With that said, by my estimation, the crowds on hand for the semifinals and finals were on par with what Denver (and Dallas) produced. There was no ground swell of lacrosse junkies or interested parties – it was mostly parents and close friends of the teams playing at that moment, and they left shortly after the final horn. Whether that is a function of the sport in the Southeast or the draw (or lack thereof) of the MCLA is up for debate.
Overall Grade: B+
This is a bit of a running joke in the MCLA, as it seems weather always plays an annual part in the tournament. From the lightning storms in Dallas to snow and tornadoes in Denver, the oddest things seem to happen. This year? We got a little bit of rain for the first round, but that's about it.
The weather for the semifinals was warm – somewhere in the low 80s – but nothing oppressive and we avoided all of the thunderstorms that were forecasted heading into the week. And it actually was quite temperate for the finals (which is not unexpected for a 6:30 and 9 p.m. start).
Overall Grade: A-
There were no lopsided games like we saw with Simon Fraser and Arizona State in 2010, but, as a group, the final three games of the Division I tournament were a bore. The last occasion when there were two semifinal decided by five goals or more goals was in 2004, and despite the two-goal difference, the final between Cal Poly and Colorado State held very little intrigue – everyone got a sense the game was over late in the second quarter.
I'm not screeching for a shot clock or proclaiming some kind of doomsday scenario. The match-ups just didn't play out well. The CSU-BYU game should have been a classic and wasn't. And Poly did a good job of taking the drama out of the ASU match-up. That's just the way it goes sometimes.
The junior circuit made up for it. The Dayton-St. Thomas game was a wild ride in the semifinals and the Davenport-Grand Valley was solid for three quarters. The final was superb, and was the most exciting finish in the eight-year history of the D-II tournament.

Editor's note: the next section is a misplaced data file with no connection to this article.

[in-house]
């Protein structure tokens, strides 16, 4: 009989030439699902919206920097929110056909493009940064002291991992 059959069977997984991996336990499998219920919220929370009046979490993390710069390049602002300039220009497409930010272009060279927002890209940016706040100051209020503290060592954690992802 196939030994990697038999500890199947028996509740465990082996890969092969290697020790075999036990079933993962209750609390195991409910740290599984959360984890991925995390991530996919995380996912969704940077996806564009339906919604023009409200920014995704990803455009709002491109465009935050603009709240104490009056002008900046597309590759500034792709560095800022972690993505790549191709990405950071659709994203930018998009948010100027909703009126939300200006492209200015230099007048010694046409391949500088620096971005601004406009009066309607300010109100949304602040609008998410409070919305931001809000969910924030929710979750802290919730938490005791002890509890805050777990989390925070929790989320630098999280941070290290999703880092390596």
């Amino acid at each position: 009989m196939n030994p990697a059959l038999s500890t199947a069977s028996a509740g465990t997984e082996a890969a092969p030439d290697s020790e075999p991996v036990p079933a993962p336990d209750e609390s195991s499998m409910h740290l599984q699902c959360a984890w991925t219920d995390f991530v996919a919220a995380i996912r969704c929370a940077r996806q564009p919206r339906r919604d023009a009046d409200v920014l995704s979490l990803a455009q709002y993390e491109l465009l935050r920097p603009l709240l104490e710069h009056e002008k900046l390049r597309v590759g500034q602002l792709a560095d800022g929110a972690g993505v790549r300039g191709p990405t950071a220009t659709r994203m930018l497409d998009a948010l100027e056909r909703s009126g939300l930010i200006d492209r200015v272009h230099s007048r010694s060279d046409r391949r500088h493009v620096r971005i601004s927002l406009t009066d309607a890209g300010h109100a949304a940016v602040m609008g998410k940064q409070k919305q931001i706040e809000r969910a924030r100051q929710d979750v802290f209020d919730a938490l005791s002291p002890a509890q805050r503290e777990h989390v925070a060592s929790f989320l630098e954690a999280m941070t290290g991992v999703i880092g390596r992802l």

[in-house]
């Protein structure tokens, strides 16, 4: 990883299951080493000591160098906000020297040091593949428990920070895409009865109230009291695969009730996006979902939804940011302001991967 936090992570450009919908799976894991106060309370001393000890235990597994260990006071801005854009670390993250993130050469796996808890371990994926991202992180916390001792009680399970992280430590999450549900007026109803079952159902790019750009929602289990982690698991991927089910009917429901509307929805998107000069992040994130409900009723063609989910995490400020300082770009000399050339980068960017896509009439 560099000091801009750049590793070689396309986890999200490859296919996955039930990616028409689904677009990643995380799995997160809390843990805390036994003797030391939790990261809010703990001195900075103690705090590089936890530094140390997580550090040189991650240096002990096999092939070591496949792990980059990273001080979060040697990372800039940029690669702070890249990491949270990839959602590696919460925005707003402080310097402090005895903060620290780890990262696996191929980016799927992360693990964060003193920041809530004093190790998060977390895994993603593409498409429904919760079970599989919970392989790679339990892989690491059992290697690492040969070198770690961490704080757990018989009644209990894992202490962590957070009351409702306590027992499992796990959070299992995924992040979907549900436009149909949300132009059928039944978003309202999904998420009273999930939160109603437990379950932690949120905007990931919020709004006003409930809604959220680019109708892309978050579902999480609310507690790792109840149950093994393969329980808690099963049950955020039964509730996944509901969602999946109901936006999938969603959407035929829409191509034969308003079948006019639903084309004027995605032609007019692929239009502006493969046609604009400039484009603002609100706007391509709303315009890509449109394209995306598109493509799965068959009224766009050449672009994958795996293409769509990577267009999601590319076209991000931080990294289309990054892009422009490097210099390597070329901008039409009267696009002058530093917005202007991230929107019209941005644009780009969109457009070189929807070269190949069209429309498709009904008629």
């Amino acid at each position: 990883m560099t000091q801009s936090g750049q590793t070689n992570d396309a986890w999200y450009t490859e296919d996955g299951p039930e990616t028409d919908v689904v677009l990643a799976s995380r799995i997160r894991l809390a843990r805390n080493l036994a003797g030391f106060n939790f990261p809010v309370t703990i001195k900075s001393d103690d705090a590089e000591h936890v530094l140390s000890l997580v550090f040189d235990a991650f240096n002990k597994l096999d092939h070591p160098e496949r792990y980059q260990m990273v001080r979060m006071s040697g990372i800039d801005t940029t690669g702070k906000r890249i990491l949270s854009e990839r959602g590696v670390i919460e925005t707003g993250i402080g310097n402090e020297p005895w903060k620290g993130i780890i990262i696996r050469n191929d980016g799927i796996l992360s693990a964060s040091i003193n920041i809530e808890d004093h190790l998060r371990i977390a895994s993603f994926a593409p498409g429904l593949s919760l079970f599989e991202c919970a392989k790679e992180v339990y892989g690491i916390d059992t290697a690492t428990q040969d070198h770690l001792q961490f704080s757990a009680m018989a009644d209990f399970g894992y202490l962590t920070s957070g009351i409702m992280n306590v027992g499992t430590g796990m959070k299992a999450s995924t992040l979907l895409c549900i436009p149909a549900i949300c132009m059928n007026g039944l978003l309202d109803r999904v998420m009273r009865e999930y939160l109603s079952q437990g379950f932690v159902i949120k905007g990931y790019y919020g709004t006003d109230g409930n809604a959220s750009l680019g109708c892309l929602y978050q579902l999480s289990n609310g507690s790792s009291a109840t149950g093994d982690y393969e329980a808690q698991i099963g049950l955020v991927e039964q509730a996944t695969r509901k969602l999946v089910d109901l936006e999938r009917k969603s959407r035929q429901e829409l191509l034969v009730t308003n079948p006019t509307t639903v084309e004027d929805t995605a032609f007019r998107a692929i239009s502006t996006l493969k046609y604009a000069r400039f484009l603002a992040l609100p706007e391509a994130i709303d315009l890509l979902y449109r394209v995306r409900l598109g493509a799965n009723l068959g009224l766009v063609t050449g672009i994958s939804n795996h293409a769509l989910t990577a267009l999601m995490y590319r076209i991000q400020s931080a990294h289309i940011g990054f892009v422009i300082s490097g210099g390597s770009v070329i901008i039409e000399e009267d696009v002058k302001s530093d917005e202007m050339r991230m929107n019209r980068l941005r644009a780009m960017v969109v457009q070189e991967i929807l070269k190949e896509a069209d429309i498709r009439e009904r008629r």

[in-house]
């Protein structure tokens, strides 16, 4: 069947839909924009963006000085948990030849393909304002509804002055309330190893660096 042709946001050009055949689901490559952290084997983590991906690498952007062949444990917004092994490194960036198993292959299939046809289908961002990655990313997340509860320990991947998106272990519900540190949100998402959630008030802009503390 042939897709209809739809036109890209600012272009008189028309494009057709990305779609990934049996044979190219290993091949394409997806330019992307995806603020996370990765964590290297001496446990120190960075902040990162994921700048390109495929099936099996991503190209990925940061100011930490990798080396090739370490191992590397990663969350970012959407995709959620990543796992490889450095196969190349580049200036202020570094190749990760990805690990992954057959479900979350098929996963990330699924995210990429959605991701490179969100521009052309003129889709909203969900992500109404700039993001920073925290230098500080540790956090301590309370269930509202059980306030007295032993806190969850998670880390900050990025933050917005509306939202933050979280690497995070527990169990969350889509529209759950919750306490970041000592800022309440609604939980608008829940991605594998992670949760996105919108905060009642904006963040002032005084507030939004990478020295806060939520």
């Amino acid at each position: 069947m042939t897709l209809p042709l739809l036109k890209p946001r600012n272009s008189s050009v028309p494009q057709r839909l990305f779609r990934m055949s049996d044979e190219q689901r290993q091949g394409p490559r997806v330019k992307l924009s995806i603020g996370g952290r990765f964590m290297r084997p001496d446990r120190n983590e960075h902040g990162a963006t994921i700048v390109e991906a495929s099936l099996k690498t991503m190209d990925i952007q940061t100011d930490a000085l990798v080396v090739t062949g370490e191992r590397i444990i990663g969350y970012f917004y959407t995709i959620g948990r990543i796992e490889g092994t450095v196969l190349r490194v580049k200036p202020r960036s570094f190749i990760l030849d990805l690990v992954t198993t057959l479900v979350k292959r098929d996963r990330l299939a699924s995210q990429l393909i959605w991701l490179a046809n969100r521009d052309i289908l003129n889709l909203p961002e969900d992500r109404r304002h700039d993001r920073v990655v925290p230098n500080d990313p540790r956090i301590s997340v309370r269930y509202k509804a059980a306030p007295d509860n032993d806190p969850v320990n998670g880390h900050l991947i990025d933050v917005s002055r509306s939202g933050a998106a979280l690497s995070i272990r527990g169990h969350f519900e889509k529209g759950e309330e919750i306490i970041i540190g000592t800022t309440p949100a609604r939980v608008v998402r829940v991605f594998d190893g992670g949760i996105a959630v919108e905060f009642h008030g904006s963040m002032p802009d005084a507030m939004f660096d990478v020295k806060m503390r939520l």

The selection committee looks good after both divisions played out with the top two seeds meeting up in the championship game, but the jury is still on out whether the extra off-day impacted the overall outcome. The two teams that played on Saturday would have been there regardless of the format.
Overall Grade: B
- The US Lacrosse Godekeraw MCLA Players of the Year were Ted Ferrin of Brigham Young and Jack Dumsa of Grand Valley State, and there is very little to quibble about with these picks. Both were pretty much slam dunks. Not only was each player atop many of the statistical categories in his respective division, but also led his team to the cusp of a national championship.
- There was a very large video and photo media contingent at the MCLA championship, most of which was internal, but I was somewhat surprised by the paucity of print and online media in attendance. The local Greenville newspaper sent a reporter to cover the MCLA-II championship game, but not the D-I game because of deadline problems with the 9 p.m. start. As effective as social and online media can be these days, the MCLA needs to sell the soap better to the the local and national outlets.
- It was probably difficult to see from the broadcast, and it was barely noticeable from the press box, but there is a huge crown on the Sirrine Stadium field. I'm of average height and I could not see the far sideline standing on the bench side...the MCLA went to a four-color program this year after dabbling in black and white in previous years. It looked good...with that said, Colorado had a dumpster in their team photo...southern accents never get old...with the impending addition of lacrosse at Furman, I wouldn't be surprised if the school tries to have greater visibility at next year's tournament...St. Thomas' average win total of 2.5 goals per game was the smallest in D-II history for a champion...Colorado State's 3.75 GAA was the lowest in tourney history...the number titles by the Tommies (3) and Rams (5) set a record in their respective divisions.